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The hire will have another type of impact on the Giants' future. The Padres have long been considered a sleeping giant by many in the industry, and with the right manager they could present another significant NL West hurdle for the Giants over the next couple of years. 

Soon, we'll find out which man the Padres consider to be that right fit. And we may find out just how committed Bochy is to drinking that wine and taking all those free fishing trips he has accumulated. 

Giants' Tyler Beede showing signs of hope despite continued struggles

Giants' Tyler Beede showing signs of hope despite continued struggles

ATLANTA -- There were some close calls in the second half, some postgame media sessions where manager Bruce Bochy indicated that Tyler Beede's rotation spot was in jeopardy. 

But the Giants stuck with their young right-hander, who now is poised to finish the season in the rotation. Two parts of Friday's 6-0 loss to the Braves, who clinched the NL East title, showed why it's so important that they continue to be patient. 

Beede ended the second inning by freezing his college teammate, Dansby Swanson, with a 98 mph fastball. It was the fastest pitch of Beede's season and comes at the end of a long and often trying year -- and it's the kind of pitch that only a select group of right-handed starters have in their arsenal. 

Mike Foltynewicz is one of them, and he's an example of what the Giants hope Beede can become. Foltynewicz has similar stuff and a similar background as a high-end prospect, and he had a very strong 2018 season.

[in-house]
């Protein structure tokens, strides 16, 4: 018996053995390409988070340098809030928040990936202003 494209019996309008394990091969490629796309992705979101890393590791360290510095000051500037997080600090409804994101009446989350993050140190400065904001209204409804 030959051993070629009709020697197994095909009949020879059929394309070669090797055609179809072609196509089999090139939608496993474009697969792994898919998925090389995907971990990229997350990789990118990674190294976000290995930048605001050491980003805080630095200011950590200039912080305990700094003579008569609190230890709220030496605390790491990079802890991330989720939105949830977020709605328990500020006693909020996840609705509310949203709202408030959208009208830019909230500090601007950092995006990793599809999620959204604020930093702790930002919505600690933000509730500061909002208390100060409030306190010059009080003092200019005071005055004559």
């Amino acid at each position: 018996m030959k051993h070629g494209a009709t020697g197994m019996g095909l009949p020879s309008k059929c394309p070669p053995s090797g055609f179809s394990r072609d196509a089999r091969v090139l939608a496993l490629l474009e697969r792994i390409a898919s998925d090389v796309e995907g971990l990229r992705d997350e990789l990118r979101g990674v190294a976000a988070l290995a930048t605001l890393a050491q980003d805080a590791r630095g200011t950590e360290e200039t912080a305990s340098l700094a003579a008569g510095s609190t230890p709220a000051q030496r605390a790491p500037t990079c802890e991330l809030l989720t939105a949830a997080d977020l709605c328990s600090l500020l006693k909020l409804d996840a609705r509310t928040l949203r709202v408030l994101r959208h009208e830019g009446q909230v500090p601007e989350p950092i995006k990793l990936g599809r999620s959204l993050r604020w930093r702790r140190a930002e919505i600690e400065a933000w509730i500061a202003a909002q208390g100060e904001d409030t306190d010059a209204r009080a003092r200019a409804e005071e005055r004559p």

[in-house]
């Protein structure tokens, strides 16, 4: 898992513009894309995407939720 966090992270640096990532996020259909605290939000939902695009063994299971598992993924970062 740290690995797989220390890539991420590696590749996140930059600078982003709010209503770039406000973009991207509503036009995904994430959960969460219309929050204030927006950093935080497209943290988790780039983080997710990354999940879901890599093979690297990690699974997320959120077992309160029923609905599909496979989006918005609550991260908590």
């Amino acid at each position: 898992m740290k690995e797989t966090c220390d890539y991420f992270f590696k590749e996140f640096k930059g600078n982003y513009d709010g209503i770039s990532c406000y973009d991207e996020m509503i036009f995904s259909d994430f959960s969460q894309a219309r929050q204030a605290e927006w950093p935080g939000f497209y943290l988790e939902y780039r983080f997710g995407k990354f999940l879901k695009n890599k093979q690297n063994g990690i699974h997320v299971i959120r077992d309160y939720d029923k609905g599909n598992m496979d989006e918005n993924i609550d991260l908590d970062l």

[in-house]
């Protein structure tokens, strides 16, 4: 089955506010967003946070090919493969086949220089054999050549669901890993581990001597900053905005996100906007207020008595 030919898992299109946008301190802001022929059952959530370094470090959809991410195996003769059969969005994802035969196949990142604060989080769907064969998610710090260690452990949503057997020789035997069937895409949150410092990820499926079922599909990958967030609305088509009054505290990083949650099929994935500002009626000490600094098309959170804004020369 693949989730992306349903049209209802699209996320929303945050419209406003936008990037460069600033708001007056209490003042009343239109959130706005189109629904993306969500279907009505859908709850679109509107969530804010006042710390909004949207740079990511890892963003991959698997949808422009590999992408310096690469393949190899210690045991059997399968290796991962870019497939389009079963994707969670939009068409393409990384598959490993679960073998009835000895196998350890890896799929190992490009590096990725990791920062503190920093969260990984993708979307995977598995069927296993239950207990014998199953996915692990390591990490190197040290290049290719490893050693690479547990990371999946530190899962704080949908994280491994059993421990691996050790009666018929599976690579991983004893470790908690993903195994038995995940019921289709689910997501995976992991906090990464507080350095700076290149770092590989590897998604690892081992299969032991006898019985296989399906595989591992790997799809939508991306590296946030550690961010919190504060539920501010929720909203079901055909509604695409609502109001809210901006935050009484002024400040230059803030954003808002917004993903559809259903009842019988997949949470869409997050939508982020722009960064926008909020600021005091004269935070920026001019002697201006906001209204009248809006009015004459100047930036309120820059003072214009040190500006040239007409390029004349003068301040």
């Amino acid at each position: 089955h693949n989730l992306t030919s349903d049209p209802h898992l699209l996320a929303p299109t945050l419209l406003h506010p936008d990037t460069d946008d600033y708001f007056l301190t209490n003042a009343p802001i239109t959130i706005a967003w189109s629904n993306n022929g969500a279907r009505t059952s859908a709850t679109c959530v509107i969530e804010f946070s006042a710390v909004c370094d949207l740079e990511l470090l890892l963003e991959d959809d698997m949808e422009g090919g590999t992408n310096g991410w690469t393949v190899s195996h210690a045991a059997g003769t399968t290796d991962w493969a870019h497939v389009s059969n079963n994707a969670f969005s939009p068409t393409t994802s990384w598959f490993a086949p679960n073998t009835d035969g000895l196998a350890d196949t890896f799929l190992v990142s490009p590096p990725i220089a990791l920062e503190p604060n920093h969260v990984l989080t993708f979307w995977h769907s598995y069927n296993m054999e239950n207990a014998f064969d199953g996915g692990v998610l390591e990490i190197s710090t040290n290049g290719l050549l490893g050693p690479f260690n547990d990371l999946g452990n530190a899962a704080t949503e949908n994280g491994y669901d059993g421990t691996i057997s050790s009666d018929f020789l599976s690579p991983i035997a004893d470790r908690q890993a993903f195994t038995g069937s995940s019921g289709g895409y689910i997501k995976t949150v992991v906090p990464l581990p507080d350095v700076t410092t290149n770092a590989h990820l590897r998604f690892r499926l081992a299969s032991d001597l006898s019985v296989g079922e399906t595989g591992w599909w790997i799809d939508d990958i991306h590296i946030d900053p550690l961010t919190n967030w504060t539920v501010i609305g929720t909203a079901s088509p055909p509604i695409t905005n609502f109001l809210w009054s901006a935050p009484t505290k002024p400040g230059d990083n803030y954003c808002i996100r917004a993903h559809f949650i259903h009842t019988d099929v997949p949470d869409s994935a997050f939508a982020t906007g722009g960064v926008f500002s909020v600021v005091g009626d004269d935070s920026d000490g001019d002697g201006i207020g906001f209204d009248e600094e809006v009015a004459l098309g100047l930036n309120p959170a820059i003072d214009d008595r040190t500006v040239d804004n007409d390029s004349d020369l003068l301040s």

But Foltynewicz has also struggled with inconsistency, so much so that the Braves optioned him back to Triple-A for six weeks this summer. Since returning, he has a 6-0 record and a sparkling 2.35 ERA. On Friday, he threw eight shutout innings. 

Beede is 26. Foltynewicz turns 28 in a month. There are still plenty of reasons for hope as the Giants move forward. 

This night was a representation of much of Beede's season. His fastball averaged 95.4 mph, his slider hit 88 mph, his changeup darted at times, and he had so much movement on his curveball that at one point Josh Donaldson swung at an 0-2 bender and ended up whipping his bat towards first base. 

But Beede also allowed seven hits, two of which cleared the fence. Ronald Acuña Jr. got a hanging curveball in the fifth and hit a no-doubter to right-center. An inning later, Brian McCann hit a two-run shot on a fastball that was low but center-cut. 

"It's one of those games where you wonder how he gave up six, but (there were) a couple of long balls," Bochy said. "Really good at times, but he just didn't get away with any mistakes."

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The highlight of the night was that tantalizing pitch to Swanson, a friend of Beede's since their Vanderbilt days. 

"I feel great. I'll just continue to learn, learn a lot," Beede said. "I'll go out there and try to compete, fill the zone and go after guys. I hate losing, man. I'm not going to be happy about a start like this, but at the same time I thought it might be better than the results showed."